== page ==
We believe that faith is about living with humility, awe and gratitude. It is about being grateful for the faculties and attributes one possesses instead of complaining about what one does not have. Indeed, chapter 55 of the Qur'an is replete with the refrain, "which of the bounties of your Lord will you deny?" Faith is not about controlling others but encountering the divine spark within others. It is not about converting others but about husn khalq - perfecting our own characters. As the Qur'an states in chapter 107, it is about the small kindnesses. It is recognizing that the one who rejects accountability is the one who rejects the vulnerable and the poor. It is about a stern admonition about those who pray, but are unmindful of their prayers, for they withhold small kindnesses from others.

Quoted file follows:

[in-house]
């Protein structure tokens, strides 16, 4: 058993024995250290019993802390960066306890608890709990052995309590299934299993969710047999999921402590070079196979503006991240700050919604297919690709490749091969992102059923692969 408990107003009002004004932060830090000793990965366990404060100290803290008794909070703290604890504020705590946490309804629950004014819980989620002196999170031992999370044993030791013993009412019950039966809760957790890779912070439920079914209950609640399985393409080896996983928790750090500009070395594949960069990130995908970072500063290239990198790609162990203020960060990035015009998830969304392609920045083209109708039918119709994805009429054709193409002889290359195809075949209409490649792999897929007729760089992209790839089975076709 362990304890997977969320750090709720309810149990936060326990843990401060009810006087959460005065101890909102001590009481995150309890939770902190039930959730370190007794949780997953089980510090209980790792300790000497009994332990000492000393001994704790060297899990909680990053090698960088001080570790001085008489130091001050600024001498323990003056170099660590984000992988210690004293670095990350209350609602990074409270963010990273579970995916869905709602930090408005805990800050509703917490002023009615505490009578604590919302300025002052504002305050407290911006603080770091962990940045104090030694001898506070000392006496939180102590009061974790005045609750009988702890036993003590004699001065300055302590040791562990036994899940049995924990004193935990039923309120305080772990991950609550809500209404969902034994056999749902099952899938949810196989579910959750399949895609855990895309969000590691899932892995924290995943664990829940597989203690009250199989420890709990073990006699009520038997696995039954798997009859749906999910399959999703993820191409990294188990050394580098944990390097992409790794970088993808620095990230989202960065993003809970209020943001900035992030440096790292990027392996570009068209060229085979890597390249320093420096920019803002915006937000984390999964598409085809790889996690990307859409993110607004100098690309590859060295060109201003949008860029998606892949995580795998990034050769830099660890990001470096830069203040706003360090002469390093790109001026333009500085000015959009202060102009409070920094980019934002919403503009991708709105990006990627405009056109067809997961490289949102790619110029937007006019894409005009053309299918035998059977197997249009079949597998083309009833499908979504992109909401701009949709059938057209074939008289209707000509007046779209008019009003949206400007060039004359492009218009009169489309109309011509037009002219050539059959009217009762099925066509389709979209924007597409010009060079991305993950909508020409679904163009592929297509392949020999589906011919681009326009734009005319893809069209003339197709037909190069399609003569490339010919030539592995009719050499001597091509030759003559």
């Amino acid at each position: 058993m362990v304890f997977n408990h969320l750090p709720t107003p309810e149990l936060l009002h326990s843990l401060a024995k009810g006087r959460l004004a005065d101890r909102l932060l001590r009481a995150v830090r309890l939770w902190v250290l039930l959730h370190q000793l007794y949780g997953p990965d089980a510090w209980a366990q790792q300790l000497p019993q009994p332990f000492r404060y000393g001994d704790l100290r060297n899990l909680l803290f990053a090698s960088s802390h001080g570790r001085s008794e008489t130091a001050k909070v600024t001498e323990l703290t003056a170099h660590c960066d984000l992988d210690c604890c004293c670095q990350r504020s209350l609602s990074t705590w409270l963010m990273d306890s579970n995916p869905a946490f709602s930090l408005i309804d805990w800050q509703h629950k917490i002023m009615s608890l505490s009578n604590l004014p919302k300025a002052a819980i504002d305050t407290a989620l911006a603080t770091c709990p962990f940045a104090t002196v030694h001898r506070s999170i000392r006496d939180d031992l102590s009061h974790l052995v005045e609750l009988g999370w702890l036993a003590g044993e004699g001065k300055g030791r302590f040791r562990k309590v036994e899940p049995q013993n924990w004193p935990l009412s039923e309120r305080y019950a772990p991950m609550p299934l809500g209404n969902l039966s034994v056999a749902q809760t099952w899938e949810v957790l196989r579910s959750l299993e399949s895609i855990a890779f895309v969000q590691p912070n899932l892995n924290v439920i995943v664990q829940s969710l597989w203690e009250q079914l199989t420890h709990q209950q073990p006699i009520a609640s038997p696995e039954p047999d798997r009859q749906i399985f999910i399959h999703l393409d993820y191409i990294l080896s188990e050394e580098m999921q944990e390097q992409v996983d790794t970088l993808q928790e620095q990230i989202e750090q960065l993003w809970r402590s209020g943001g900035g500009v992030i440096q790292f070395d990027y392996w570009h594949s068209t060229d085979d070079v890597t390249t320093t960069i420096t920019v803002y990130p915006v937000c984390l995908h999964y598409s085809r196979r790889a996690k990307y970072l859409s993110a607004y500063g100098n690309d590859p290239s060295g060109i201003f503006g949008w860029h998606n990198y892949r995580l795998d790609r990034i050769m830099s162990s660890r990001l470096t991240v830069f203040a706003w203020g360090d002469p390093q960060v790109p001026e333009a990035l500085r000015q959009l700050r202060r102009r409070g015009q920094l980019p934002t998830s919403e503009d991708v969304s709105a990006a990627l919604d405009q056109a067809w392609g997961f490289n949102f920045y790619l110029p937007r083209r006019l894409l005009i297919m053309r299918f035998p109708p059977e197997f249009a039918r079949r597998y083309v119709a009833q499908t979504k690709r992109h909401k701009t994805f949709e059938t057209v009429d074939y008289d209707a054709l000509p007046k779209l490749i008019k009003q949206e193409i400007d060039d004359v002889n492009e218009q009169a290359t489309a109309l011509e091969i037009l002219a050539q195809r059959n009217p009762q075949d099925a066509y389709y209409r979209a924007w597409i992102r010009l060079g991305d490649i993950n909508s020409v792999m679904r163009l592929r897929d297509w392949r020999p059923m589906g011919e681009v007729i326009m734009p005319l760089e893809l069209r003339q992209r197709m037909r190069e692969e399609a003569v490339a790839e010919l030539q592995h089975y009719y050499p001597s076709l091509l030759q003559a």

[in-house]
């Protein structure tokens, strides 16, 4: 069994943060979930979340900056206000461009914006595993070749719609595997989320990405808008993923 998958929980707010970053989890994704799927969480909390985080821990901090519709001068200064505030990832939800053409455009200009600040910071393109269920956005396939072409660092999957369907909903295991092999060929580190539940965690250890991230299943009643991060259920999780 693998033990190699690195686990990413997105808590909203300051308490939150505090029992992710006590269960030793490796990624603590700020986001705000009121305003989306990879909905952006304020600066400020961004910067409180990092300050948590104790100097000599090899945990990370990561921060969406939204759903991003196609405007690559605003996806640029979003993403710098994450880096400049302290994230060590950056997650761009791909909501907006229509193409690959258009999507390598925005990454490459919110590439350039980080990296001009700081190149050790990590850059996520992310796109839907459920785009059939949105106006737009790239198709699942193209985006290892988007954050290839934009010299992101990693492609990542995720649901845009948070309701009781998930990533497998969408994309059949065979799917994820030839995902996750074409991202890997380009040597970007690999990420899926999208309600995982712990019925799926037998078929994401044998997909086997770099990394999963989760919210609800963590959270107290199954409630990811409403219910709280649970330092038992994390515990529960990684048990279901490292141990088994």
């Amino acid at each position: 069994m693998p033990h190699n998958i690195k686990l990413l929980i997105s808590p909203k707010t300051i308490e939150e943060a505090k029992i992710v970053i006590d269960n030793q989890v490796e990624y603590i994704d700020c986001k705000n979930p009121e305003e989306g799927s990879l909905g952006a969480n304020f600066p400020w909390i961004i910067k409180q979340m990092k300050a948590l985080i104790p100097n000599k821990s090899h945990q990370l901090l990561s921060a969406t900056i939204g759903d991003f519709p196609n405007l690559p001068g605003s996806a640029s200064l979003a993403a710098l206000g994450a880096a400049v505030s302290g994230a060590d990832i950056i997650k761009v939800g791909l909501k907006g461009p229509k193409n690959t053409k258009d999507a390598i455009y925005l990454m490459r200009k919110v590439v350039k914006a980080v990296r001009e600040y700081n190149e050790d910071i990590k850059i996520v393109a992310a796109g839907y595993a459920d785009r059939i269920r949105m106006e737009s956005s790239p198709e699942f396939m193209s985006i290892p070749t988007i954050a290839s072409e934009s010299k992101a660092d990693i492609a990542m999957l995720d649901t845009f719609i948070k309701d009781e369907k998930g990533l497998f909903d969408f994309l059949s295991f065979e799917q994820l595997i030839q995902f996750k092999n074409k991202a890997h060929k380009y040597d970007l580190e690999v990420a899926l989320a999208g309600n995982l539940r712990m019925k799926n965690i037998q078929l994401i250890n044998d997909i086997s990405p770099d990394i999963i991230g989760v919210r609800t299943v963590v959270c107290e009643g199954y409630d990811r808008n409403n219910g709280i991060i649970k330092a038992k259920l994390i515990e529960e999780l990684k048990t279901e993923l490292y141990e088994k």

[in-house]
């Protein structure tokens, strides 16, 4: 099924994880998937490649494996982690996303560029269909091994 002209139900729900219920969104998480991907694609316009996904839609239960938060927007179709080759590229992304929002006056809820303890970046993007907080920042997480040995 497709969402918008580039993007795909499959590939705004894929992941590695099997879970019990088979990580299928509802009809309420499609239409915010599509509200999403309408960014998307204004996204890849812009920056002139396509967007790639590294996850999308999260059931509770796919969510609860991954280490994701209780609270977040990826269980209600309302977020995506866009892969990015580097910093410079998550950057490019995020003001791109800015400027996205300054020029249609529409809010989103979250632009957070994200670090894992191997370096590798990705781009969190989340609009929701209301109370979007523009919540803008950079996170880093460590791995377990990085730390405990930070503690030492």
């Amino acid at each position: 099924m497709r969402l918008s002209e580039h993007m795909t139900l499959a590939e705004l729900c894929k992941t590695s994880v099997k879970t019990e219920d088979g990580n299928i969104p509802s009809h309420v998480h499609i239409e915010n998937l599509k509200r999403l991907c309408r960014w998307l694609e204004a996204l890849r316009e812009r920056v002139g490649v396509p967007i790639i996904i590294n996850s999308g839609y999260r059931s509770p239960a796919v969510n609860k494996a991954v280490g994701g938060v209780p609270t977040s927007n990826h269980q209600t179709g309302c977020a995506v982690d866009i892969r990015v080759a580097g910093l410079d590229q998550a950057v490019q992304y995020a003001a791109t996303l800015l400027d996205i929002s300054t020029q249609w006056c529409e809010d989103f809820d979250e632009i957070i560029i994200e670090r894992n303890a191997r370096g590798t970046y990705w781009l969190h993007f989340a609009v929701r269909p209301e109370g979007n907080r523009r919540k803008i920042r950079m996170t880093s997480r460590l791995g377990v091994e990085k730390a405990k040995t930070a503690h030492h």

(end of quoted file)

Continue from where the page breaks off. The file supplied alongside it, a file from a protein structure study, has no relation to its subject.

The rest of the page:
According to Hassan Radwan, there are many Muslims, for whom Islam is not about frozen texts but about "charity, helping others, seeking comfort and strength from prayer, sharing in festivals and celebrations." As such, in the current climate of fear and hate, we can collectively reclaim authority from celebrity preachers and render their threats of apostasy and heresy charges as moot. We can collectively show courage in the face of such petty charges.

To echo the 11th century polymath Ibn Sina, it is not so easy and trifling to call us heretics, and if this makes us disbelievers then there is not a single Muslim in the whole wide world.